One significant negative consequence of this war is the 170'000 Chechens that face the prospect of a second rough winter in tents and other uncomfortable shelters outside the province.  In mid-August the World Food Program sent two food convoys to Chechnya to help 31'000 internally displaced people who faced starvation in this conflict, mostly elderly, ill, and disabled Chechens, as well as single mothers with children.

The main challenge for the federal government since the end of the military campaign has been to find a political settlement.  One main aspect of this solution has been to establish an adequate and flexible local government, adapted to the mentality and the family and clan connections.  The government formula in Chechnya creates opportunities but also a lot of problems.  Muslim cleric Akhmad Kadyrov, who was appointed by Putin president as head of the administration in Chechnya, has long had  tense relations with his deputy and chief of the internal forces, Bislan Gantamirov.  Together with 13 other contenders, they clashed in the election to represent single-seat constituency No 31 in the State Duma.  Elections were held on 20 August in Chechnya amid a continuing conflict and without the presence of international observers.  The winner appeared to be Major-General Aslambek Aslakhanov from the Russian militia who headed the association of servicemen in law-enforcement agencies in Russia.  Aslakhanov won about 30 per cent of the popular vote, expressed by 60 per cent of eligible voters.  The message of the elections was that people want new faces in politics and wish to stay with the Russian Federation.

Moscow is working on three other lines of post-conflict arrangements:  appointing judges; proclaiming amnesty for ending armed resistance; and providing adequate money to revitalize the economy for 2001 and to bring about social rehabilitation.  The Chechen diaspora in Moscow is actively supporting the creation of a consultative council to support the constitution of the province's governing bodies including the municipal militia (police).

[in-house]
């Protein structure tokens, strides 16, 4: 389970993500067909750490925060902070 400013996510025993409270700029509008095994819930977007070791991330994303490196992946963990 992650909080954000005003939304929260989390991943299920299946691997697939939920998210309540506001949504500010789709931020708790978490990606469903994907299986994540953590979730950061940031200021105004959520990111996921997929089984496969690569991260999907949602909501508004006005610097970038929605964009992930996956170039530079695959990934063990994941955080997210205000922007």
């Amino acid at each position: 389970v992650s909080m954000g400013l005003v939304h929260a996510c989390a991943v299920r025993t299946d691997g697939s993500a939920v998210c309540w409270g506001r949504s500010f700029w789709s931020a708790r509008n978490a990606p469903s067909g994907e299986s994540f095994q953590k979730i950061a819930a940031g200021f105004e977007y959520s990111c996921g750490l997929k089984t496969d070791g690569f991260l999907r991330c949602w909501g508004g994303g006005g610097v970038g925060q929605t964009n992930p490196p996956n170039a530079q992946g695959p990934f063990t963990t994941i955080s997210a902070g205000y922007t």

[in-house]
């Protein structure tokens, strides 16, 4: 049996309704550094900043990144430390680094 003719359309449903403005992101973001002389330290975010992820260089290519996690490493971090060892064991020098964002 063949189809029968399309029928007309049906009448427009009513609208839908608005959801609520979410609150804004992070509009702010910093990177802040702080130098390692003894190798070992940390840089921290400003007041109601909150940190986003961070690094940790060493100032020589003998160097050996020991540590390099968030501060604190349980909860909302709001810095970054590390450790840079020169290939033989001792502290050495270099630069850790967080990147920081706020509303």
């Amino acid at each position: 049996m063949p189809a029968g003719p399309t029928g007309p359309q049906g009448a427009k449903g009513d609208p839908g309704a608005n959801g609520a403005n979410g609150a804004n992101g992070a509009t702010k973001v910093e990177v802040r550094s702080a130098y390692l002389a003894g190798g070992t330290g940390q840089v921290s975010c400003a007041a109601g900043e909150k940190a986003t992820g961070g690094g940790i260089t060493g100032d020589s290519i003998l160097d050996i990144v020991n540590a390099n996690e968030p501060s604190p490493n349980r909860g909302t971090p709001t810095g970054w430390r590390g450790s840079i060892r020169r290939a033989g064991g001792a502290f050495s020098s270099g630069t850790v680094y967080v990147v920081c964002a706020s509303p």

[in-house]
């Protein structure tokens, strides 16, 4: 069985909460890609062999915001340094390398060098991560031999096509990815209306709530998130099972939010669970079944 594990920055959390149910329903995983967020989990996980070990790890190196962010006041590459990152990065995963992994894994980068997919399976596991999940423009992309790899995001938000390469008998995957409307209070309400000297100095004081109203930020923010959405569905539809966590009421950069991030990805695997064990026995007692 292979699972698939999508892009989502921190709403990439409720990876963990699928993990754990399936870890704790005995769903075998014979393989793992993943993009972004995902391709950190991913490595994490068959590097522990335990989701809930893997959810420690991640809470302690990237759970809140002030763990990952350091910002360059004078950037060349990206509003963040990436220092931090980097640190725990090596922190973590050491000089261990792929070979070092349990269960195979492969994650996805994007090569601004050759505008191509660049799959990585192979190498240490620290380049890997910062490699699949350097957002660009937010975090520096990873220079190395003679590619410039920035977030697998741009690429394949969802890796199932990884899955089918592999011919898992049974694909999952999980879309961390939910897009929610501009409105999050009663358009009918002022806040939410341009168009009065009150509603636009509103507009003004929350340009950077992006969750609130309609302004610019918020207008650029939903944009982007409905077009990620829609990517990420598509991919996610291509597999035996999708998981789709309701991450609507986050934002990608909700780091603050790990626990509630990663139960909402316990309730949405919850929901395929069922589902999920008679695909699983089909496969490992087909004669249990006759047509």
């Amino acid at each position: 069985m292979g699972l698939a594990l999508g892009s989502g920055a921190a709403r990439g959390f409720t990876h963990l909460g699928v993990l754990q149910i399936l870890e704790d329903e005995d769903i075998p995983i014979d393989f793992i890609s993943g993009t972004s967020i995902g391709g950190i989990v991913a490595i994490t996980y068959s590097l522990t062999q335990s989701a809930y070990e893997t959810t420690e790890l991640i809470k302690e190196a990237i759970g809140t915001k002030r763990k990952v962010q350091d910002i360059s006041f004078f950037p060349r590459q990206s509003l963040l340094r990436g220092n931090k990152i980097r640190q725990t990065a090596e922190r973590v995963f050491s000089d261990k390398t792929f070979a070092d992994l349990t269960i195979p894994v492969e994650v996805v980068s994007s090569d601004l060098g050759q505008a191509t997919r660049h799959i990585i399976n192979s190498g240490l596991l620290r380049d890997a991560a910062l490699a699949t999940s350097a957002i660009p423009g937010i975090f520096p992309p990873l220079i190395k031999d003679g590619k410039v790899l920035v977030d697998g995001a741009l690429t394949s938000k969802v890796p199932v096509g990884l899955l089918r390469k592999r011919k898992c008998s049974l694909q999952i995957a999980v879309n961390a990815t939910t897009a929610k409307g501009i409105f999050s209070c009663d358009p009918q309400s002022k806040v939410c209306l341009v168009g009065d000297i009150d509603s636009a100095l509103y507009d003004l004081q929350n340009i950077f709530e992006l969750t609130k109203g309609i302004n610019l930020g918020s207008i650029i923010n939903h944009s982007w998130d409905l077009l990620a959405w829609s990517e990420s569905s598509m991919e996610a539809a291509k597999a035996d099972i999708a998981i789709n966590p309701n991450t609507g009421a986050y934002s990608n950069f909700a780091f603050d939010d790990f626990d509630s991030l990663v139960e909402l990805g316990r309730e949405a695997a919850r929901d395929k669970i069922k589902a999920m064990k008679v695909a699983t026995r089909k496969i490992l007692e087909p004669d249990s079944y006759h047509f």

2.  The Abkhazian Conflict

Zurab Achba, a former member of parliament and a consultant to the OSCE office in Sukhumi, was assassinated in that city on 15 August.  Another ethnically motivated terrorist act took place on 12 August in Sukhumi when the monument of the founder of the Abkhazian language, Dmitriy Gulia, was damaged substantially.  The Abkhazian conflict remains a permanent source of tension in Georgia and between Georgia and Russia.

3.  The Nagorno-Karabakh Conflict

Armenian President Robert Kocharian and Azerbaijan President Geydar Aliev met in mid-September in New York during the ongoing UN Millennium Summit and discussed the Nagorno-Karabakh conflict.  Both leaders expressed their will to peacefully resolve the conflict by mutual compromise and defined the meeting as very important and useful.  However, they think it would be premature to declare concrete results.  They agreed on the need to continue discussing the problems of the enclave in Azerbaijan, populated mainly by Armenians.  Nagorno-Karabakh unilaterally declared its independence from Baku in 1988 and sought union with Armenia.  During the military crisis 30'000 people were killed and about a million Azeris were displaced.  A ceasefire was negotiated in 1994, but there is no final agreement on the issue.

IV   NATIONAL PERSPECTIVES: SPECIFIC DEVEOLPMENTS

1.  Armenia

The Armenian government has asked international organizations and foreign governments for help after the devastating drought in the country that compromised the wheat and potato crops.  Forests and pastures also suffered from the drought.  The situation in the food-supplies sector created grave threats to national security, according to governmental sources.  Armenian agriculture provides 60 to 65 per cent of the southern Caucasian state's yearly food supplies.

2.  Azerbaijan